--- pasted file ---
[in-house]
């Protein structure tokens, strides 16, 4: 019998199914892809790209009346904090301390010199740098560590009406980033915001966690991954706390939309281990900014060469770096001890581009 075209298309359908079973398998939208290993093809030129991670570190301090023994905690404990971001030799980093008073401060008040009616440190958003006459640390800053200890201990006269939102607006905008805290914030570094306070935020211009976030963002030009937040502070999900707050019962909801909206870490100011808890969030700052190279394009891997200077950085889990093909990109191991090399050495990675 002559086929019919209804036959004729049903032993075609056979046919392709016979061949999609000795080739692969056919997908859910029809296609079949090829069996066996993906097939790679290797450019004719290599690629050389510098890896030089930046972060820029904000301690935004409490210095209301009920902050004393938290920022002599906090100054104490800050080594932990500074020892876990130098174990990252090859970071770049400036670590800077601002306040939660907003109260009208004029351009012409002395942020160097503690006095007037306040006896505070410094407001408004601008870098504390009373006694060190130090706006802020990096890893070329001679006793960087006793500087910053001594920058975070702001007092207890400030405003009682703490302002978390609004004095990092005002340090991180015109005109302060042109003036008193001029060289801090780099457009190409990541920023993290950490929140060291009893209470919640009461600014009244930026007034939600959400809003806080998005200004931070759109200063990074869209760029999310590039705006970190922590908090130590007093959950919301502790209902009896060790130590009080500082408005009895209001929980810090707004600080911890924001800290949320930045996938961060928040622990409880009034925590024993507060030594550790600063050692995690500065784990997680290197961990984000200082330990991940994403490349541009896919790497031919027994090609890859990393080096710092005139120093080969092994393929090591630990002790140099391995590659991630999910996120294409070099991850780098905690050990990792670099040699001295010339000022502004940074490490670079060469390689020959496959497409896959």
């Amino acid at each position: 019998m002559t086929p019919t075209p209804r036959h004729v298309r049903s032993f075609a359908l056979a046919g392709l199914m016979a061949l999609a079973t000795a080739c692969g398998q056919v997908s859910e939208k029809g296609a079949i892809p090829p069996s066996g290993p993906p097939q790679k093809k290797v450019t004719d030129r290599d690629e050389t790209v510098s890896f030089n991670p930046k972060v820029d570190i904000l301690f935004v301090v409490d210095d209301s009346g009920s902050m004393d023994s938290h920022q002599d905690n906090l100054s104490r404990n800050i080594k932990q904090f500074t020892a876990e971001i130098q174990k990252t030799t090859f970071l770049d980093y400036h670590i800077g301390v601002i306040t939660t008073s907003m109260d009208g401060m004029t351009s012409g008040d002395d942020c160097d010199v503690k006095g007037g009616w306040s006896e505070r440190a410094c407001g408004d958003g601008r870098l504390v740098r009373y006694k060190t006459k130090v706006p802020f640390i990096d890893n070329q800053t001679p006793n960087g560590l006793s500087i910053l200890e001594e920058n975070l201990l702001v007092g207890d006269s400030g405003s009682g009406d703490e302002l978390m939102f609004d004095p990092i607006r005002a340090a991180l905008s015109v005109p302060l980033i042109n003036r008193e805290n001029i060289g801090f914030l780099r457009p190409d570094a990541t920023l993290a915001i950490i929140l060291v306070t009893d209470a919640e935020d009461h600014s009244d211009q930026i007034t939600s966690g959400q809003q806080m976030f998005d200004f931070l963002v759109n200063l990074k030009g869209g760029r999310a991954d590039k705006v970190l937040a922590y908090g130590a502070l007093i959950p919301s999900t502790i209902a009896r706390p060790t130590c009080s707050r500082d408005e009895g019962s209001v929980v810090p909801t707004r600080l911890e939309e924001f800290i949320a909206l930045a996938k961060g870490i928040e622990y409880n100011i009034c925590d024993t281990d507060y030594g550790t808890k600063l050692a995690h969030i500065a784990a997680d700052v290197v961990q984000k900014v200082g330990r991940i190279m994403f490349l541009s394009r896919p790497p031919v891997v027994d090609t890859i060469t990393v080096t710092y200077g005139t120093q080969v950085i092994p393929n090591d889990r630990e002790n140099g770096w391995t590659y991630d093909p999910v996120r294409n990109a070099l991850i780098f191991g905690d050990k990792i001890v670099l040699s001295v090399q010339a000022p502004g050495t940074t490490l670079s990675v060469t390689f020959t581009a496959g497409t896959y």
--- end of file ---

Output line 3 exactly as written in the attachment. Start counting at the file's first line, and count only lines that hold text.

């Amino acid at each position: 019998m002559t086929p019919t075209p209804r036959h004729v298309r049903s032993f075609a359908l056979a046919g392709l199914m016979a061949l999609a079973t000795a080739c692969g398998q056919v997908s859910e939208k029809g296609a079949i892809p090829p069996s066996g290993p993906p097939q790679k093809k290797v450019t004719d030129r290599d690629e050389t790209v510098s890896f030089n991670p930046k972060v820029d570190i904000l301690f935004v301090v409490d210095d209301s009346g009920s902050m004393d023994s938290h920022q002599d905690n906090l100054s104490r404990n800050i080594k932990q904090f500074t020892a876990e971001i130098q174990k990252t030799t090859f970071l770049d980093y400036h670590i800077g301390v601002i306040t939660t008073s907003m109260d009208g401060m004029t351009s012409g008040d002395d942020c160097d010199v503690k006095g007037g009616w306040s006896e505070r440190a410094c407001g408004d958003g601008r870098l504390v740098r009373y006694k060190t006459k130090v706006p802020f640390i990096d890893n070329q800053t001679p006793n960087g560590l006793s500087i910053l200890e001594e920058n975070l201990l702001v007092g207890d006269s400030g405003s009682g009406d703490e302002l978390m939102f609004d004095p990092i607006r005002a340090a991180l905008s015109v005109p302060l980033i042109n003036r008193e805290n001029i060289g801090f914030l780099r457009p190409d570094a990541t920023l993290a915001i950490i929140l060291v306070t009893d209470a919640e935020d009461h600014s009244d211009q930026i007034t939600s966690g959400q809003q806080m976030f998005d200004f931070l963002v759109n200063l990074k030009g869209g760029r999310a991954d590039k705006v970190l937040a922590y908090g130590a502070l007093i959950p919301s999900t502790i209902a009896r706390p060790t130590c009080s707050r500082d408005e009895g019962s209001v929980v810090p909801t707004r600080l911890e939309e924001f800290i949320a909206l930045a996938k961060g870490i928040e622990y409880n100011i009034c925590d024993t281990d507060y030594g550790t808890k600063l050692a995690h969030i500065a784990a997680d700052v290197v961990q984000k900014v200082g330990r991940i190279m994403f490349l541009s394009r896919p790497p031919v891997v027994d090609t890859i060469t990393v080096t710092y200077g005139t120093q080969v950085i092994p393929n090591d889990r630990e002790n140099g770096w391995t590659y991630d093909p999910v996120r294409n990109a070099l991850i780098f191991g905690d050990k990792i001890v670099l040699s001295v090399q010339a000022p502004g050495t940074t490490l670079s990675v060469t390689f020959t581009a496959g497409t896959y």